Una Dillon is the counterpart to Christina Foyle. Where Foyle inherited her bookshop, Dillon had to build hers from scratch; Foyles started as an educational textbook and second hand bookshop, but transformed into a general, all-purpose one, whilst Dillons was a university bookshop, catering mainly for academic needs, but with the addition of general stock. Una worked with professional bodies to try and effect change for the benefit of all booksellers; Christina, as far as I can discover to date, did not engage very much with those bodies. Both shops occupy significant sites in London, and have become destination bookshops. Both, ironically, are now owned by the same company, Waterstones, even though Foyles has retained its name, a nod to its iconic status.
Tim Waterstone described his original vision like this:(SLIDE 20)
“Our object is to have the best literary bookshops in the land, staffed by the best, happiest, literary booksellers.” Tim Waterstone’s advertisement in The Evening Standard, July 1982.
When Terry Maher, head of the Pentos group that bought the Dillons bookshops, wrote his autobiography, he explained how the Dillons vision differed from the Waterstones one: (SLIDE 21)
“Waterstone’s aimed at a more literary market and its shops sought a more literary feel; . . . Dillons’ objective was the more difficult one of ‘widening the market for books’. Dillons stores were designed to be welcoming and to break down the traditional resistance on the part of many, if not most, people, to crossing the threshold of a specialist bookshop; they were meant to be an integral part of the modern retailing scene . . .”
In these two statements, it’s easy to see how, still, in more recent history, bookshops differed in their approaches. Waterstones started off with an emphasis, an unashamed, promoted emphasis, on appealing to booklovers, people who were university educated and who already felt comfortable in a bookshop space. Dillons wanted to make itself more appealing to the person who might not normally consider going into a bookshop; treating it more like other retail outlets, and not as something different, or special. Now that the two companies are merged, and James Daunt is running everything, his vision is changing bookshop culture again.
Daunt came to Waterstones after running his own very successful small chain of boutique bookshops in London, Daunt Books. Famously seen as a bookseller of the old school, with a public image as “a cardy-wearing defender of the old-fashioned bookshop”, according toThe Telegraph, he has shown himself far from being stuck in the past: “indeed, rather than talking romantically about dusty shelves, he talks of computer systems and staff training programmes.” In an interview with The New Statesman he explains his strategy to pull Waterstones back into profit: reduce staff, stop heavy discounting, with offers like 3 for 2s, and reduce dramatically the amount of unsold stock that had to be returned to publishers. In addition, Daunt has put back autonomy for managing stock into the hands of the bookshop managers, rejecting the idea that a chain has to use a template look to succeed, and acknowledging that this meant relying on staff knowledge and expertise.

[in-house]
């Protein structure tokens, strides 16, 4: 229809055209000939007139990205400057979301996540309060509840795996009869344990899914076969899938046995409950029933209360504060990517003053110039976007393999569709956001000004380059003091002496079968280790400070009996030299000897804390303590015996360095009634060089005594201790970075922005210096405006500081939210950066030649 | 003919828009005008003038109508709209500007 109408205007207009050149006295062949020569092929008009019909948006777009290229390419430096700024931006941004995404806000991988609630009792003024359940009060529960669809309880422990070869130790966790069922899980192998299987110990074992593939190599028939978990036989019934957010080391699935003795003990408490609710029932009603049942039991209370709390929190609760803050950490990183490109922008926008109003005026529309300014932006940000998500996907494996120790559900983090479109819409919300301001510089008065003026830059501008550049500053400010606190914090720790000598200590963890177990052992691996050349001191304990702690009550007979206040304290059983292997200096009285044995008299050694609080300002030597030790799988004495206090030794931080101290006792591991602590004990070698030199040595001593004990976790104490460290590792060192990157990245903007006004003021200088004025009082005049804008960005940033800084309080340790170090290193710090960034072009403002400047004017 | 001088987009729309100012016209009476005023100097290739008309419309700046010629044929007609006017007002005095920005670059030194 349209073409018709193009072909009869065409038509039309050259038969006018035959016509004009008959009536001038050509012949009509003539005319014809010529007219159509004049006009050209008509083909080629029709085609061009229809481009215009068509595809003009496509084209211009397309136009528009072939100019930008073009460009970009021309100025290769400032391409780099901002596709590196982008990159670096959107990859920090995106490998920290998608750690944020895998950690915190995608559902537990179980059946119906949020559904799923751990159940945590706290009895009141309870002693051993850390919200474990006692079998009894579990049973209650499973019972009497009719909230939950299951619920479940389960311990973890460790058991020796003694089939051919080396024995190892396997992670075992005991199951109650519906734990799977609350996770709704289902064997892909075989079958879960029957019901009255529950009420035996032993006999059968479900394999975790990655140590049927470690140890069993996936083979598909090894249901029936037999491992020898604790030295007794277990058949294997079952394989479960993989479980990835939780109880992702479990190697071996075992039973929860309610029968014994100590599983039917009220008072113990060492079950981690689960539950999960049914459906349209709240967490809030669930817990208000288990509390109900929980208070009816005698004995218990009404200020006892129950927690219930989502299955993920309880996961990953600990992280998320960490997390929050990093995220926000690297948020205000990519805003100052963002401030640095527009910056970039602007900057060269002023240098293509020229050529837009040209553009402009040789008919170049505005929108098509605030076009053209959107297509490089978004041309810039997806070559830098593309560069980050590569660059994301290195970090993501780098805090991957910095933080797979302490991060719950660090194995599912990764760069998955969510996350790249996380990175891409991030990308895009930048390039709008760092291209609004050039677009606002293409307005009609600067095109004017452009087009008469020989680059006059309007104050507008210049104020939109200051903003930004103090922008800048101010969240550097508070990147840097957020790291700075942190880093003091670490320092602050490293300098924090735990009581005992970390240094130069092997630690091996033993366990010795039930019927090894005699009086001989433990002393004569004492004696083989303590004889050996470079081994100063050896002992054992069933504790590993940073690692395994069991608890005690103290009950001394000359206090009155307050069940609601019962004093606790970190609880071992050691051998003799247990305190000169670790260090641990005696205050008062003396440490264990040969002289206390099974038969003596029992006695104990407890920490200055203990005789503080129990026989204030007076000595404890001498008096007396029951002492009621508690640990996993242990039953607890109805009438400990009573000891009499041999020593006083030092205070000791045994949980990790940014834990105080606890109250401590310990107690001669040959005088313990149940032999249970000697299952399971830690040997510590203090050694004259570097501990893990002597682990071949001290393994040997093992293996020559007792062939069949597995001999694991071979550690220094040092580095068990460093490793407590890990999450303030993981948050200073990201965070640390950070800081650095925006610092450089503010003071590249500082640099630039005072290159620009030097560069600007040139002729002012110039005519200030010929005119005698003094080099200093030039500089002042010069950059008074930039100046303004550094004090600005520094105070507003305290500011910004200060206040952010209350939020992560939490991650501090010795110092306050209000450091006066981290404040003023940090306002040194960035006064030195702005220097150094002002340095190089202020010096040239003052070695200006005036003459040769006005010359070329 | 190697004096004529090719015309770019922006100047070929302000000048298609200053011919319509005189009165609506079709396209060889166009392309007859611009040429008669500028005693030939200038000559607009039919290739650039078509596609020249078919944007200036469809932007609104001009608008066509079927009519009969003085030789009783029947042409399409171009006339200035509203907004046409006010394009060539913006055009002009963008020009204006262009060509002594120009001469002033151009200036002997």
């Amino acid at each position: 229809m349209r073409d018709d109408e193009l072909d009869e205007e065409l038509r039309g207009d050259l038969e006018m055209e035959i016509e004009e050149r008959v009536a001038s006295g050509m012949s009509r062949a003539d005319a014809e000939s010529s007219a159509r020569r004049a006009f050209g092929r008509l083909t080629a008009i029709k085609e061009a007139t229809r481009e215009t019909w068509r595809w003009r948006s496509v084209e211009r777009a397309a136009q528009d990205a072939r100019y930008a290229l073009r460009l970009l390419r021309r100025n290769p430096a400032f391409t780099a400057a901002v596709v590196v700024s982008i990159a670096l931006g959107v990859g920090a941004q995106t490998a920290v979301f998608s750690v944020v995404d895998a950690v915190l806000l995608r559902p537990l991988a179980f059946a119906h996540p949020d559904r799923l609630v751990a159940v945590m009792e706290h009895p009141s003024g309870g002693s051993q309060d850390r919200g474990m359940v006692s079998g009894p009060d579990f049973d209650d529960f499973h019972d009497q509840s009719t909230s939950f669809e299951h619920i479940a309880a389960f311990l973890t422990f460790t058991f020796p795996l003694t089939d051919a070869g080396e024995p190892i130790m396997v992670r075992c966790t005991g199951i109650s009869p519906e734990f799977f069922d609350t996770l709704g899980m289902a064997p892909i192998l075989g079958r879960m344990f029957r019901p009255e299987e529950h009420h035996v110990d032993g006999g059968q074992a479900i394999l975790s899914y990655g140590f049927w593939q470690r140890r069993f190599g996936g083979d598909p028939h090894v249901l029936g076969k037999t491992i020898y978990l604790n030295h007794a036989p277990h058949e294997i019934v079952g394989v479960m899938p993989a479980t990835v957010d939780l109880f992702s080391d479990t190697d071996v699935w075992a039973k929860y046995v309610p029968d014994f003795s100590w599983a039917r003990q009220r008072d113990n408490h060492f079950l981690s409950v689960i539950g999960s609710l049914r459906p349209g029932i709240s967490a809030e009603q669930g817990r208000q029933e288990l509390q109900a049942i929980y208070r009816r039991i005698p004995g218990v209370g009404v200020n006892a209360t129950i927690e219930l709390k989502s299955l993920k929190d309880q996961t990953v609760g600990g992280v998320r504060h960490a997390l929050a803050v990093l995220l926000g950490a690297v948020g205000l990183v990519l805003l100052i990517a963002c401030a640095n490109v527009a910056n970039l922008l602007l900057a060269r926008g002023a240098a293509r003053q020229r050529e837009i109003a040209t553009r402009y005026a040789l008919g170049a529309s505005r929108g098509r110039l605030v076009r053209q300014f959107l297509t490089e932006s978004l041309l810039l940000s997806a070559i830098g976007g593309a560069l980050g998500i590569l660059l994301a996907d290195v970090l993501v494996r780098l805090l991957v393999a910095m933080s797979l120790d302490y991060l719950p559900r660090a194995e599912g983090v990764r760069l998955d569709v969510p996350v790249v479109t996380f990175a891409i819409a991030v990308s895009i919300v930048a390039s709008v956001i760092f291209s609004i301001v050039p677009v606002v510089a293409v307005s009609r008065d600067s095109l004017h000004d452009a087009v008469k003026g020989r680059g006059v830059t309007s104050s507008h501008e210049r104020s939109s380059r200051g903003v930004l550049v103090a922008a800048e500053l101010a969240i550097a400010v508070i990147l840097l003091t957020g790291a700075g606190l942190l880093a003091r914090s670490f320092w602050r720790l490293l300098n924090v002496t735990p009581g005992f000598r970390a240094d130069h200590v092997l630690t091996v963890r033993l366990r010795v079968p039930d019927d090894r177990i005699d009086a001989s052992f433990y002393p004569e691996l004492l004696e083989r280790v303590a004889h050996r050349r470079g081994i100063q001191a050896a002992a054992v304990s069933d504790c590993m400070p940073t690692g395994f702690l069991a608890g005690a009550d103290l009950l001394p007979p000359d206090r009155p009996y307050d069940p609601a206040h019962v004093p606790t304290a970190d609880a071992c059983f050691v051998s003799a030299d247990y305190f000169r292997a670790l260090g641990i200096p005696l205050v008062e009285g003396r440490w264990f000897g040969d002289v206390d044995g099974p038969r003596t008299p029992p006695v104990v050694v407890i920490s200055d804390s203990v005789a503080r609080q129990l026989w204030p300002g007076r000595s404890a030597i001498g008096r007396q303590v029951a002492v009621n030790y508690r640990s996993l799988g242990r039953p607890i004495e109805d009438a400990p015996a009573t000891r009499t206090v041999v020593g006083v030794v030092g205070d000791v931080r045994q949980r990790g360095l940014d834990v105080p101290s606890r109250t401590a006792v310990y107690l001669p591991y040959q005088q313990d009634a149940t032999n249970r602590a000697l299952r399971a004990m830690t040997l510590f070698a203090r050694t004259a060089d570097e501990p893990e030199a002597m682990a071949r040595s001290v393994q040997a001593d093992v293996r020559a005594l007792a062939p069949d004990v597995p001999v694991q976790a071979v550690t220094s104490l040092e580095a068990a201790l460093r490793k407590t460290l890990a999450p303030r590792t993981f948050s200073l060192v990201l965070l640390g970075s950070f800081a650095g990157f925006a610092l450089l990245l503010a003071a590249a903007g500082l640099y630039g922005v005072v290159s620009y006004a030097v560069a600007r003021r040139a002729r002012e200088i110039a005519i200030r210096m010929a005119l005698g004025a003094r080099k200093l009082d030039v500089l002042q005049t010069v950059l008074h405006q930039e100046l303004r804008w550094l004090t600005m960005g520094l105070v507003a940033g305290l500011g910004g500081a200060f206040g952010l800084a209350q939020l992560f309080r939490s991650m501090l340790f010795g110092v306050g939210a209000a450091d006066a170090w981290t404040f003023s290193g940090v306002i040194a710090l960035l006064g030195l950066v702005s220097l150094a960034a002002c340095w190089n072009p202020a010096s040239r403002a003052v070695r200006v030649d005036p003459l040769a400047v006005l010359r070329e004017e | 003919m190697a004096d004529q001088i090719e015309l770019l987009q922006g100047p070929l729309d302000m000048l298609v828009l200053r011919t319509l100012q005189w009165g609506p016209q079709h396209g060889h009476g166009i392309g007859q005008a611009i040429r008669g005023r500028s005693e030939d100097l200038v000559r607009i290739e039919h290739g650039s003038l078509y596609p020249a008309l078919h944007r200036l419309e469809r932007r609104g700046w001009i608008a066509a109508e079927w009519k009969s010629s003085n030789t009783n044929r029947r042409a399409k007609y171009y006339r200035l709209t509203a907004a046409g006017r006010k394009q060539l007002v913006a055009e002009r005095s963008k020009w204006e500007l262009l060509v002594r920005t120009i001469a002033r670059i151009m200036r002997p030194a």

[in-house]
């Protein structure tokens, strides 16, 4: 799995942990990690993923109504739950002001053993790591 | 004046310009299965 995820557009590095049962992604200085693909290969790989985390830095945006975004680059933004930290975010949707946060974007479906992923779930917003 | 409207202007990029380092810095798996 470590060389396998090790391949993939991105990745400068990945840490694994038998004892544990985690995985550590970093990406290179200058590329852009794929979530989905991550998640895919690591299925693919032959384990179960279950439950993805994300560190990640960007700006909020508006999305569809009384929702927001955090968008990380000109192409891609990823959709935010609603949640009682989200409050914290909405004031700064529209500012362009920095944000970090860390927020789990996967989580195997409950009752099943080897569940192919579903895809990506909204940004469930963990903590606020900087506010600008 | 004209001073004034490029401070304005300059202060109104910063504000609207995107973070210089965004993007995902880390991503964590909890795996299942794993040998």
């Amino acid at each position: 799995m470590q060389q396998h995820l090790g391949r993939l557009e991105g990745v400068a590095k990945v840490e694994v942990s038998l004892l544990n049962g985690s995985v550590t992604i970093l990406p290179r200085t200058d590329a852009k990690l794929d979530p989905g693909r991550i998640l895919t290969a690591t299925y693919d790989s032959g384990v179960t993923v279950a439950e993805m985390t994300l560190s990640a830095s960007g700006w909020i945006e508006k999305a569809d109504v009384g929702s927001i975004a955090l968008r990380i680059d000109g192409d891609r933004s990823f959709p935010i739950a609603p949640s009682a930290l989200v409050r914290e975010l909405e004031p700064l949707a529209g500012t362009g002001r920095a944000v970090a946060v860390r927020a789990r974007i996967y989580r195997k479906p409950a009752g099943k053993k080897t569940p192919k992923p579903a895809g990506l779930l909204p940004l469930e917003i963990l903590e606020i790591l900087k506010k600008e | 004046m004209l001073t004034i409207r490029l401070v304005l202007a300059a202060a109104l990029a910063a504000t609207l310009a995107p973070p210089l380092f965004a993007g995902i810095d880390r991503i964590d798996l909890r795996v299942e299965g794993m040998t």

“In the old days, there would be very much a template of what a good bookseller was,” he says, but points out that Waterstones shops are hugely varied. “We’re in shopping centres, metropolitan cities, the smallest villages, the high streets of Middle England. What you need in each of those is bespoke to that shop.”
This is a view I think Una Dillon would have approved of; and in pushing forwards with an emphasis on the importance of the skills of the individual bookseller, linked to an understanding of each bookshop as a community hub, distinctive and effectively serving its book buying public, a new era in bookselling is here. For as well as Waterstones’ renaissance, the independent bookshops are on the rise again, too:The Bookseller reported a 1.7% increase in numbers in January this year – and this is the second consecutive year of uplift. In addition, research has shown that community bookshops, run via a range of different business models, are also popping up all over the country. Hannah Smith concludes that “Aside from their alternative business structure, community bookshops are set apart from other businesses by their active seeking of reluctant buyers. This passionate desire to see peoples’ lives changed through literature is what makes community bookshops so significant.” (SLIDE 22)People are supporting new bookshop initiatives via crowdsourcing, so that existing bookshops, like Mr B’s Emporium in Bath, can expand with exciting new spaces for bibliotherapy sessions, and a children’s Imaginarium. Or so there are spaces catering for those who desperately need more bookshops stocking books of relevance to themselves, like Knights Of’s new venture in Brixton, opening tomorrow, called Round Table Books, for young BAME readers.(SLIDE 23)In April, Paddox Primary School in Rugby wrote to James Daunt requesting a bookshop in their town, because at the moment: “we can only really buy books in supermarkets”. They go on to plead: “A bookshop in our town will mean more people can access a wide selection of books without having to turn to online shops.” In a context where bookspaces are shrinking, with libraries being shut, and school budgets slashed, a bookshop really does become Pullman’s lantern bearer of civilisation. Or, as Neil Gaiman put it, “a town isn’t a town without a bookstore. It may call itself a town, but unless it’s got a bookstore, it knows it’s not foolin’ a soul.”